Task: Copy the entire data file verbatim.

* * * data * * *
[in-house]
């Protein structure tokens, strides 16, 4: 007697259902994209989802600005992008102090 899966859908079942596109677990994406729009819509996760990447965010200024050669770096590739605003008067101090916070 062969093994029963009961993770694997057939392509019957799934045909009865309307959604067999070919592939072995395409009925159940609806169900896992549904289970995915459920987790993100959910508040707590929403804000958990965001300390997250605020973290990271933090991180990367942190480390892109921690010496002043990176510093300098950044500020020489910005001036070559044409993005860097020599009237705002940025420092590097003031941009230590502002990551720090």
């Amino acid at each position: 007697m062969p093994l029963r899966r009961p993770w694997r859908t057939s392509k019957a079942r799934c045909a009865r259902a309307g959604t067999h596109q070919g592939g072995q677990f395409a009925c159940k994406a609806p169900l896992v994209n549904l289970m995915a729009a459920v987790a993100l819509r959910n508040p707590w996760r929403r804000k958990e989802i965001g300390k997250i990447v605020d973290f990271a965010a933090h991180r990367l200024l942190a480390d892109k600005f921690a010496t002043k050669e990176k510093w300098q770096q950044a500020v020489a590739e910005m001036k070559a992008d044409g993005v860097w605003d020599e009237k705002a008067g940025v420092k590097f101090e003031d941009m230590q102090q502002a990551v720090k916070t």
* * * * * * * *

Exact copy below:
[in-house]
């Protein structure tokens, strides 16, 4: 007697259902994209989802600005992008102090 899966859908079942596109677990994406729009819509996760990447965010200024050669770096590739605003008067101090916070 062969093994029963009961993770694997057939392509019957799934045909009865309307959604067999070919592939072995395409009925159940609806169900896992549904289970995915459920987790993100959910508040707590929403804000958990965001300390997250605020973290990271933090991180990367942190480390892109921690010496002043990176510093300098950044500020020489910005001036070559044409993005860097020599009237705002940025420092590097003031941009230590502002990551720090």
């Amino acid at each position: 007697m062969p093994l029963r899966r009961p993770w694997r859908t057939s392509k019957a079942r799934c045909a009865r259902a309307g959604t067999h596109q070919g592939g072995q677990f395409a009925c159940k994406a609806p169900l896992v994209n549904l289970m995915a729009a459920v987790a993100l819509r959910n508040p707590w996760r929403r804000k958990e989802i965001g300390k997250i990447v605020d973290f990271a965010a933090h991180r990367l200024l942190a480390d892109k600005f921690a010496t002043k050669e990176k510093w300098q770096q950044a500020v020489a590739e910005m001036k070559a992008d044409g993005v860097w605003d020599e009237k705002a008067g940025v420092k590097f101090e003031d941009m230590q102090q502002a990551v720090k916070t």